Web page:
Recently asked questions relating to West London leasehold conveyancing
I am in need of some leasehold conveyancing in West London. Before diving in I require certainty as to the number of years remaining on the lease.
Assuming the lease is recorded at the land registry - and almost all are in West London - then the leasehold title will always include the short particulars of the lease, namely the date; the term; and the original parties. From a conveyancing perspective such details then enable any prospective buyer and lender to confirm that any lease they are looking at is the one relevant to that title.For any other purpose, such as confirming how long the term was granted for and calculating what is left, then the register should be sufficient on it's own.
I would like to rent out my leasehold flat in West London. Conveyancing solicitor who did the purchase is retired - so can't ask him. Do I need to ask my freeholder for their consent?
Your lease dictates relations between the landlord and you the flat owner; specifically, it will set out if subletting is prohibited, or permitted but only subject to certain conditions. The rule is that if the lease contains no specific ban or restriction, subletting is permitted. Most leases in West London do not prevent strict prohibition on subletting – such a clause would adversely affect the market value the property. In most cases there is simply a requirement that the owner notifies the freeholder, possibly sending a duplicate of the tenancy agreement.
Planning to exchange soon on a studio apartment in West London. Conveyancing lawyers have said that they report fully tomorrow. What should I be looking out for?
Your report on title for your leasehold conveyancing in West London should include some of the following:
- You should receive a copy of the lease
Back In 2006, I bought a leasehold flat in West London. Conveyancing and Godiva Mortgages Ltd mortgage went though with no issue. A letter has just been received from someone claiming to own the freehold. It included a ground rent demand for rent dating back to 1992. The conveyancing solicitor in West London who acted for me is not around.Any advice?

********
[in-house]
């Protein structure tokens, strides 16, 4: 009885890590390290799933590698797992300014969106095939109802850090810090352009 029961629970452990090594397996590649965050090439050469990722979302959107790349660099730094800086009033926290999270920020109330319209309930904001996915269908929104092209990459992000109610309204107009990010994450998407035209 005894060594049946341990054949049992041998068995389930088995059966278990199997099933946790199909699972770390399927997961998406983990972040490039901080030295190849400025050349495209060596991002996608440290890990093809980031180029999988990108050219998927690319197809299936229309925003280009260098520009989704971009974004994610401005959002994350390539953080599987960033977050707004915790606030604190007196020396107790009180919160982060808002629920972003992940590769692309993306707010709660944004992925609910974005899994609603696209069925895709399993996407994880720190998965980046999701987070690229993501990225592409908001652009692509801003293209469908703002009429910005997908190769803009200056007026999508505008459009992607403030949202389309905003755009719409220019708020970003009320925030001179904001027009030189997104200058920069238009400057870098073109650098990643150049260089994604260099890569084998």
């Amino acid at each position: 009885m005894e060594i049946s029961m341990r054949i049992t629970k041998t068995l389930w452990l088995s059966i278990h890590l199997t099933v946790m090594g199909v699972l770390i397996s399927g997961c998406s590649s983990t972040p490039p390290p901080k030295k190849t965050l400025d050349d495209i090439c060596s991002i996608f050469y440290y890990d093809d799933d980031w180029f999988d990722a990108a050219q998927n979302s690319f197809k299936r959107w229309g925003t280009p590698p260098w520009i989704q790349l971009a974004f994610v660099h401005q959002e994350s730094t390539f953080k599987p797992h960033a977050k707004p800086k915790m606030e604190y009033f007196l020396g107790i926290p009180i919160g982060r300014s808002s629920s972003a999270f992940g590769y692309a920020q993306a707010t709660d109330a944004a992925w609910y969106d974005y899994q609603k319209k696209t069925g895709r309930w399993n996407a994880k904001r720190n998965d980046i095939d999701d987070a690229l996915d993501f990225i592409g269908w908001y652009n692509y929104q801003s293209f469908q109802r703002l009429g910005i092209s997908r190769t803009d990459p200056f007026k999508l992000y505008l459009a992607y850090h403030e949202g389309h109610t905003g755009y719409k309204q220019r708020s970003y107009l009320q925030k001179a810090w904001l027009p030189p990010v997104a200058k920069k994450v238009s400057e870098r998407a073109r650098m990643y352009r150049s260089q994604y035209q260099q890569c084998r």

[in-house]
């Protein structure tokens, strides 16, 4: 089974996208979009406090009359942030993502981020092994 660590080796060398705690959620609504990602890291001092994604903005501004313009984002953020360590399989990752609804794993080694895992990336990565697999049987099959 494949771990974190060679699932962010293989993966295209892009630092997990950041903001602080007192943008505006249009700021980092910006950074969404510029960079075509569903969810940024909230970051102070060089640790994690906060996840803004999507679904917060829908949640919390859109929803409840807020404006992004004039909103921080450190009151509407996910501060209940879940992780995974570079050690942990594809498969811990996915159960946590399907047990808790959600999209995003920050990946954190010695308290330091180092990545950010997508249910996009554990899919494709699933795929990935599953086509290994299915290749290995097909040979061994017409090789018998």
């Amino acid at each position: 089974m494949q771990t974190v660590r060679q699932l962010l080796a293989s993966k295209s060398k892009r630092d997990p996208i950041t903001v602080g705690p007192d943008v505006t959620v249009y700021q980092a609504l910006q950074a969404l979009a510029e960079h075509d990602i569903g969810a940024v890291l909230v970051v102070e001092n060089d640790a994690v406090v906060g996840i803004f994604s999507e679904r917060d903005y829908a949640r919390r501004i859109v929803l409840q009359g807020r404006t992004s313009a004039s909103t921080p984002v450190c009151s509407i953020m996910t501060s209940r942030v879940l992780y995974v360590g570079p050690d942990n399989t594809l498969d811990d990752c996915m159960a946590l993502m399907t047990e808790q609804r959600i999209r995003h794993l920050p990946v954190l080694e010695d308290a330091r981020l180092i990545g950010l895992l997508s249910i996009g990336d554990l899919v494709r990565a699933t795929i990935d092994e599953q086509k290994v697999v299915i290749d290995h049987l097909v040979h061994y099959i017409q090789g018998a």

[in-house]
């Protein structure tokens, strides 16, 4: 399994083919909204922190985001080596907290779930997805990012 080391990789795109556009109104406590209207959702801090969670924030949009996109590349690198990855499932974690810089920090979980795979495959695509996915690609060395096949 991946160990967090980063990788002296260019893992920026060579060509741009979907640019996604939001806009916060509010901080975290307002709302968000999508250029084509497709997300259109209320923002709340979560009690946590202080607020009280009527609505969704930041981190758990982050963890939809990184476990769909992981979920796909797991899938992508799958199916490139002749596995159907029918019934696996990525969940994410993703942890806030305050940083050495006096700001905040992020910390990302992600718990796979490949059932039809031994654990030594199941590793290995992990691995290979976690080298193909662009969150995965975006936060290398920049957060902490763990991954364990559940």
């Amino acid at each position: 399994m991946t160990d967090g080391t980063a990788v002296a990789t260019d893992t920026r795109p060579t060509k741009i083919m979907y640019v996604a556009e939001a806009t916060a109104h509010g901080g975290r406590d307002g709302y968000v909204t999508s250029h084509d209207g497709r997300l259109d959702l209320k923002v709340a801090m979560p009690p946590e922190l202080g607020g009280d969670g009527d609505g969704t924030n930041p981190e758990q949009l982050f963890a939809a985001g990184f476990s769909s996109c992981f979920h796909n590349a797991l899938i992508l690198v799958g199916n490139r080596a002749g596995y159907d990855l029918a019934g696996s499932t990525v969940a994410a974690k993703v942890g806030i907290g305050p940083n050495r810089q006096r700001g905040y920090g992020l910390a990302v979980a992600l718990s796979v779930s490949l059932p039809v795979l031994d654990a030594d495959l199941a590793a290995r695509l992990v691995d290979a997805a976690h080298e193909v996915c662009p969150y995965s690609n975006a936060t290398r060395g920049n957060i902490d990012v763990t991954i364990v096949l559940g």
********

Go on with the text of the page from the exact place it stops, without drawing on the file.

The first thing you should do is contact the Land Registry to be sure that the individual purporting to own the freehold is in fact the new freeholder. You do not need to instruct a West London conveyancing lawyer to do this as you can do this on the Land Registry website for a few pound. Rest assured that in any event, even if this is the rightful landlord, under the Limitation Act 1980 no more than 6 years of rent can be collected.
I am a negotiator for a reputable estate agent office in West London where we see a number of leasehold sales jeopardised as a result of short leases. I have received conflicting advice from local West London conveyancing solicitors. Could you shed some light as to whether the vendor of a flat can commence the lease extension formalities for the purchaser on completion of the sale?
As long as the seller has been the owner for at least 2 years it is possible, to serve a Section 42 notice to kick-start the lease extension process and assign the benefit of the notice to the purchaser. The benefit of this is that the buyer can avoid having to sit tight for 2 years for a lease extension. Both sets of lawyers will agree to form of assignment. The assignment needs to be completed prior to, or simultaneously with completion of the sale.
Alternatively, it may be possible to extend the lease informally by agreement with the landlord either before or after the sale. If you are informally negotiating there are no rules and so you cannot insist on the landlord agreeing to grant an extension or transferring the benefit of an agreement to the buyer.
Following years of correspondence we cannot agree with our landlord on how much the lease extension should cost for our flat in West London. Can we issue an application to the Residential Property Tribunal Service?
Where there is a missing freeholder or if there is dispute about the premium for a lease extension, under the Leasehold Reform, Housing and Urban Development Act 1993 you can apply to the LVT to calculate the premium.
An example of a Lease Extension matter before the tribunal for a West London residence is 137 & 139 Haberdasher Street in December 2013. The Tribunal determines in accordance with section 48 and Schedule 13 of the Leasehold Reform, Housing and Urban Development Act 1993 that the premium for the extended lease for each Property should be £12,350.00. This case related to 2 flats. The the unexpired residue of the current lease was 72.39 years.